Initial Thoughts About Learning 2.008 Shanghai, China


Originally uploaded by BCrosby

Just a few thoughts on my conference experience here while the impressions are fresh. But this might ramble around a bit. I’m posting this from Flickr so I can’t easily make links … I’ll try to add them from outside China.

First I was treated the whole time like a valued professional, by Jeff Utecht and all the people associated with the conference whose names are a blur right now. That might sound as an odd comment, but day in and day out that is not always the norm for teachers. I’ve never worked harder at a conference in my life, but thoroughly enjoyed every minute of it. I’d come back in a flash!

I found it interesting that bandwidth is a consistent struggle at edtech conferences, and that unfortunate fact continued here. However, beyond that the way the conference worked was mainly very well. Each morning the 1st 2 sessions were run like conferences you have probably attended. But after those sessions things changed. Based on your experiences and learning in those sessions attendees could Twitter requests for “follow-up” unconference sessions and/or we could just pick a topic that seemed of interest and offer it up as a possibility. Then a room was assigned and that session popped up on the Ning and the session started. I was in 3 Skype sessions Friday because I offered it once and it just kept getting requested. I was worried I’d become the “Skype Guy.” But Friday I did Web 2.0 unconference sessions and one on getting people off the dime and changing what school looks like and another that was just a general question answering, sharing, encouragement seeking kind of mash-up session that I can’t even remember what the original topic was.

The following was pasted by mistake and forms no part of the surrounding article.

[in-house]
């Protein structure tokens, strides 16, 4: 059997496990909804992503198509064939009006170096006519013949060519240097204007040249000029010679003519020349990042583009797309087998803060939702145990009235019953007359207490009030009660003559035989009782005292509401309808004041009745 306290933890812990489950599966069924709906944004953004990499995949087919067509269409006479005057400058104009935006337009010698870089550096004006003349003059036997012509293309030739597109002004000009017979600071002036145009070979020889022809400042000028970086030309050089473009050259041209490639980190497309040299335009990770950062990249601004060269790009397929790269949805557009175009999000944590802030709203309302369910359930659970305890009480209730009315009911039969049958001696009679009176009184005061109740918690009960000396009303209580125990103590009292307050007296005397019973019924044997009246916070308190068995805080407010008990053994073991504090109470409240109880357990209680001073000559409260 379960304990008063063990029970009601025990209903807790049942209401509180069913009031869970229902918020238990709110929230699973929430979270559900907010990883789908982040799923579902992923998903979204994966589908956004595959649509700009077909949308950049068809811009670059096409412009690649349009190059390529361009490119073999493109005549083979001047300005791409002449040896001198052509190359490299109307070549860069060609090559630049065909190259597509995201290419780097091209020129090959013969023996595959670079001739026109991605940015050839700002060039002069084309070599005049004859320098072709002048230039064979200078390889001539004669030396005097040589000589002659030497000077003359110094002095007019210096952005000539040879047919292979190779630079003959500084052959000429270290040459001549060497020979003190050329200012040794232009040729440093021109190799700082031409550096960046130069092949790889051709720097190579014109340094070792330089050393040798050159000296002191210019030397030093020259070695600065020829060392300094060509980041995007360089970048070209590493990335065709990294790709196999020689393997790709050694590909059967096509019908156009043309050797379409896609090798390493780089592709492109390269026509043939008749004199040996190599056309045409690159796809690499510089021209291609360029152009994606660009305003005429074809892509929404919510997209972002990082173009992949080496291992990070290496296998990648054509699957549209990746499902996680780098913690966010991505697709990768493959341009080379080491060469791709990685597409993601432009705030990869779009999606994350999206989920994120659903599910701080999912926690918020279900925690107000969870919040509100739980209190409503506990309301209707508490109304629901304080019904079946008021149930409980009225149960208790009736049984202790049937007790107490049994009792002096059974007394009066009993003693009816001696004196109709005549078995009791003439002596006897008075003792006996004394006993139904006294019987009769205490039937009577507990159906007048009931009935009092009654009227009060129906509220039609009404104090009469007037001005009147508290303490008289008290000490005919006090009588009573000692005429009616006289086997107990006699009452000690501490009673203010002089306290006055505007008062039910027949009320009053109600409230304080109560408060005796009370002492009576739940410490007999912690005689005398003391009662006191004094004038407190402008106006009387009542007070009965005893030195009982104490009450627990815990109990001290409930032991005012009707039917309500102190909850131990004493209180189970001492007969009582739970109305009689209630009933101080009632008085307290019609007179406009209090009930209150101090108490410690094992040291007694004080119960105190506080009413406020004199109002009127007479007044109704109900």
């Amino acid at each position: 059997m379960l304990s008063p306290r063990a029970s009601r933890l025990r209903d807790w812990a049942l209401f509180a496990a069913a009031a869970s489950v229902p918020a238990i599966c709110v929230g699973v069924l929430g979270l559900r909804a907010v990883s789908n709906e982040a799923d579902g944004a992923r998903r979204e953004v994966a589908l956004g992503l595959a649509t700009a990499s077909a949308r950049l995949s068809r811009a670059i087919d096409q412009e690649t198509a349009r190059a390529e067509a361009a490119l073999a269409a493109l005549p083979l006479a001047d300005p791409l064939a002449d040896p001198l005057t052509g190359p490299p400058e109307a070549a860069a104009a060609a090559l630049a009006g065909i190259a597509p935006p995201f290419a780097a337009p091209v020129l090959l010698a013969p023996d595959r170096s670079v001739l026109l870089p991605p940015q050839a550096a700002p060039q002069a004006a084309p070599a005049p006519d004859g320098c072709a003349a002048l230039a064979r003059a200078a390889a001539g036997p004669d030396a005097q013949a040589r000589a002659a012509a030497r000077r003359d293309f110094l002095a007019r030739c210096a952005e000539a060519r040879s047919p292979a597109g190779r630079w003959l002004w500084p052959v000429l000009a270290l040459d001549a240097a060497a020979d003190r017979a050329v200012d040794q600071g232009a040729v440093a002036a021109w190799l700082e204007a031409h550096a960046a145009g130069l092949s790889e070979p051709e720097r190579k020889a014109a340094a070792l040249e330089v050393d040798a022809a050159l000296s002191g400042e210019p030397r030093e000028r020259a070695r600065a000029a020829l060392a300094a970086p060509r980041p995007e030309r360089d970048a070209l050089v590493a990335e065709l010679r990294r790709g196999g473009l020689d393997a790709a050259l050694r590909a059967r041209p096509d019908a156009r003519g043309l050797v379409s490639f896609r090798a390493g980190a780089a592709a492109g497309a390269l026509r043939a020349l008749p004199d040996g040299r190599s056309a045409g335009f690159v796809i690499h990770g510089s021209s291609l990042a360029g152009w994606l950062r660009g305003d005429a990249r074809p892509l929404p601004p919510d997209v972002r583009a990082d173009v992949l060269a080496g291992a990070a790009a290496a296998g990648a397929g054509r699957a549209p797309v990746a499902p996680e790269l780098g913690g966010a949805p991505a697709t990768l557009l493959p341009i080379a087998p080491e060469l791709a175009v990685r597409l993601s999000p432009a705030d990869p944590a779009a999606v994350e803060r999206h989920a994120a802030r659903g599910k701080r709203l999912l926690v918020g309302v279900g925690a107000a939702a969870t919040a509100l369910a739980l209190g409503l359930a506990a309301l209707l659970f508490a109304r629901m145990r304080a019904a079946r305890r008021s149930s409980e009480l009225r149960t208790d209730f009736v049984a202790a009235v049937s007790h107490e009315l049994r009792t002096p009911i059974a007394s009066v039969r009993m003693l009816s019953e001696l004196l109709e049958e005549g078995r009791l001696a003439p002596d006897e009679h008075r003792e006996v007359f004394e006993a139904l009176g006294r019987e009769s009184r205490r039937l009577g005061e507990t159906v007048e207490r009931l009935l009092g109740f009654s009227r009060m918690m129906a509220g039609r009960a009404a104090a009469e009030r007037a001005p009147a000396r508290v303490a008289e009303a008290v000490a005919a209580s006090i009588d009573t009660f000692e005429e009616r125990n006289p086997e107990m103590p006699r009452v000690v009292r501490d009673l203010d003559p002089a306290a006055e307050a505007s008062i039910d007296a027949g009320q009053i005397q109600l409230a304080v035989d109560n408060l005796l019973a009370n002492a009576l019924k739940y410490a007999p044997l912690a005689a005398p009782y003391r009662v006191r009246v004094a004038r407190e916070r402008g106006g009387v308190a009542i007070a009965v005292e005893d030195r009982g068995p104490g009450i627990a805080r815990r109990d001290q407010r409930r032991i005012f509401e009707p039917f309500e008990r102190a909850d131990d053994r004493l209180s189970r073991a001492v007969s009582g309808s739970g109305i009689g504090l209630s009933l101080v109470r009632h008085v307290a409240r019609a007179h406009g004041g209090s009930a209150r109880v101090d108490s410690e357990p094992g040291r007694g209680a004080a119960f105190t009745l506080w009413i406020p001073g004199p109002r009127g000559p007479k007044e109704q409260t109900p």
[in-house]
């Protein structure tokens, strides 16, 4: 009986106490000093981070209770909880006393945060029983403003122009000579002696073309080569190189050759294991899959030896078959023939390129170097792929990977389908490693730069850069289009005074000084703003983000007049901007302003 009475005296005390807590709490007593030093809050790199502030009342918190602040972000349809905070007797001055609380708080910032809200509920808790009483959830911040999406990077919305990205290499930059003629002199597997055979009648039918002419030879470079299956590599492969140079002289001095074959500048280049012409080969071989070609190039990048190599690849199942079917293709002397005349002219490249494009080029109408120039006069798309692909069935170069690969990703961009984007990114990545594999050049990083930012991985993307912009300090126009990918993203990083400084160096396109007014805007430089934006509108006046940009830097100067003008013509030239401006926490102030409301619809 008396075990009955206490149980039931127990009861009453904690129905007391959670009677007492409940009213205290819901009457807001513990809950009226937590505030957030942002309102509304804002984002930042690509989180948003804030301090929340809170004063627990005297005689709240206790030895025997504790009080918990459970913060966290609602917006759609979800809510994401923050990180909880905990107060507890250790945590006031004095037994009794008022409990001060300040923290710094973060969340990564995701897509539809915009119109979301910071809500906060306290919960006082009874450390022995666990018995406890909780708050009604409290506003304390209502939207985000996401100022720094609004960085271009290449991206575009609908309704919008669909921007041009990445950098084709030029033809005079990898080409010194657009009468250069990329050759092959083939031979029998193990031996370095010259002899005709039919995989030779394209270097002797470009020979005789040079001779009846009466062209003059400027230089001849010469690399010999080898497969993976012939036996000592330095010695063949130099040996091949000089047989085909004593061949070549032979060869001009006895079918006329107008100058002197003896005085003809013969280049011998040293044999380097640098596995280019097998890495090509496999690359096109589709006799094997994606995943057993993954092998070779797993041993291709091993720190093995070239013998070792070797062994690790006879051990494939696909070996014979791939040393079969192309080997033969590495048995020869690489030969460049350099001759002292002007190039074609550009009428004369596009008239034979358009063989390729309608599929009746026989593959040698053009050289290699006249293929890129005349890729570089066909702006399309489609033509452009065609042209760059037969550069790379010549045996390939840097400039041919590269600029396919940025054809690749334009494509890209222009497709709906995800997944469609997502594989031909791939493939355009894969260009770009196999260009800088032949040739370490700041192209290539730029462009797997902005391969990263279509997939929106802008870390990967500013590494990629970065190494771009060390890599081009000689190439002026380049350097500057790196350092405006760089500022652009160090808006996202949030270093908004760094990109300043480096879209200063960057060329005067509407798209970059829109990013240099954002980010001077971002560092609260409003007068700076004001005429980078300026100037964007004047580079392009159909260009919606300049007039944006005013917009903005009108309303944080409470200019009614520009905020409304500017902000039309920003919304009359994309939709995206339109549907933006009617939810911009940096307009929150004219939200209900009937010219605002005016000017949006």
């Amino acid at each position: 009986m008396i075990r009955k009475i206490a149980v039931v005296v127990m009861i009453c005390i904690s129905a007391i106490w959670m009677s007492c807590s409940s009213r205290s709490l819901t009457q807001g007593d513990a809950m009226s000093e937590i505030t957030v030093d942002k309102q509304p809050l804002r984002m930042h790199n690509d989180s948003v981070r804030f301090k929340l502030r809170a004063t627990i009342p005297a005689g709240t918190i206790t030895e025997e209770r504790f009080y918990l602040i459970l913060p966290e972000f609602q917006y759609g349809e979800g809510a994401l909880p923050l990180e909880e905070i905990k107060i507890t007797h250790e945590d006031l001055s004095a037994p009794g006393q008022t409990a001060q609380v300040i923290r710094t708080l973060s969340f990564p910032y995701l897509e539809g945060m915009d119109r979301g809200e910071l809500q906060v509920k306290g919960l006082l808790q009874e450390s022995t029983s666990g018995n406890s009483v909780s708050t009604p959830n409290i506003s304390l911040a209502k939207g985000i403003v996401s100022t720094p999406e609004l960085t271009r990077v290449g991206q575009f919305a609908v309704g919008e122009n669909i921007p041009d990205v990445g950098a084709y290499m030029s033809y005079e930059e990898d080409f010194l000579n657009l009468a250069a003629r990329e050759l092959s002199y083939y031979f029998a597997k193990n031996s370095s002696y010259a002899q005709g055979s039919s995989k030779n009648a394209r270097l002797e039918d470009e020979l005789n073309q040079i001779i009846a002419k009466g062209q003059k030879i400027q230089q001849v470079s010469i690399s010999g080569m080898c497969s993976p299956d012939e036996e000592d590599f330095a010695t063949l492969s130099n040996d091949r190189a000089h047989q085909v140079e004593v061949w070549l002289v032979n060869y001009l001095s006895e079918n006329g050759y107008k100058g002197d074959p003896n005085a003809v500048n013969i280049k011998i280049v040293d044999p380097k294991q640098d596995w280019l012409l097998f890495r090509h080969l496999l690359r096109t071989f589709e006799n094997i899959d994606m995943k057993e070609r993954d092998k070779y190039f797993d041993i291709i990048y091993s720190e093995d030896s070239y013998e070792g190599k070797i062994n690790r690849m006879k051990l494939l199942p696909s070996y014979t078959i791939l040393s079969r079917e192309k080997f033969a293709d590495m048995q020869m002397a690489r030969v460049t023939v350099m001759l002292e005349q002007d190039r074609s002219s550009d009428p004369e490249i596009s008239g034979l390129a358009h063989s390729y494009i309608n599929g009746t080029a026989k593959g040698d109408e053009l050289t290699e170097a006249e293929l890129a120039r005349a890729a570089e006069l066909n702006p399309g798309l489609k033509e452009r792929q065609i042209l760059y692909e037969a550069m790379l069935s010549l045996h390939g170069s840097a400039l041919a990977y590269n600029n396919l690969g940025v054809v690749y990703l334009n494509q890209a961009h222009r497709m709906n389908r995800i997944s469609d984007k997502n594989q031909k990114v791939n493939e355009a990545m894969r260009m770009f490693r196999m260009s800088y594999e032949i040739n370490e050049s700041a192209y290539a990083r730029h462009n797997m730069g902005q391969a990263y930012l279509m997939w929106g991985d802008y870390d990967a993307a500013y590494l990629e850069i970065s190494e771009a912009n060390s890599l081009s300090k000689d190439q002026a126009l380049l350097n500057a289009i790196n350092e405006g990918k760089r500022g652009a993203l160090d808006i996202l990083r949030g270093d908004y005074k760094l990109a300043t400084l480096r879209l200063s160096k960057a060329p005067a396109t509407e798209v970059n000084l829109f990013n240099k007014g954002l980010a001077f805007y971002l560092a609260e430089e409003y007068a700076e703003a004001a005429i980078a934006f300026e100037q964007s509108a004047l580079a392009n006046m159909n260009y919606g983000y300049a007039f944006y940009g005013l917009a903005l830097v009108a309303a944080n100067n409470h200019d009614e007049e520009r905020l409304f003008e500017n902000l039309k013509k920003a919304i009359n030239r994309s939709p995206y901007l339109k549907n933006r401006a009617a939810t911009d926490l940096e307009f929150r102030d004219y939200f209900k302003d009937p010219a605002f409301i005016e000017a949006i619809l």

The school was a palace compared to most schools I’ve worked in and the facilities were incredible.

Most of the attendees teach at “American Schools” in China, Thailand, Qatar, Singapore, and the rest of Asia. And most of these schools have enough tech to fill your wildest integration dreams. But guess what? They are also struggling to deal with the pedagogy of what that looks like … except they have the tech. What a perfect example of what happens when you don’t change the pedagogy but expect the tech to change it for you. What is worse is you’ve invested all that money in technology that is aging every day. And we have known this for 25 years! The good news is that there is a core group that gets that all too well. What will be worth watching is what transpires over the next few years. Will they get this done and become the model many have sought for years? A group of K-12 schools successfully changing what school looks like? Or another disappointment? I already knew some of the people in that core group, and now I have met more. They just might pull this off. I’ll be Watching.

It sure is tempting to come and be part of it too!

Learning is messy!!

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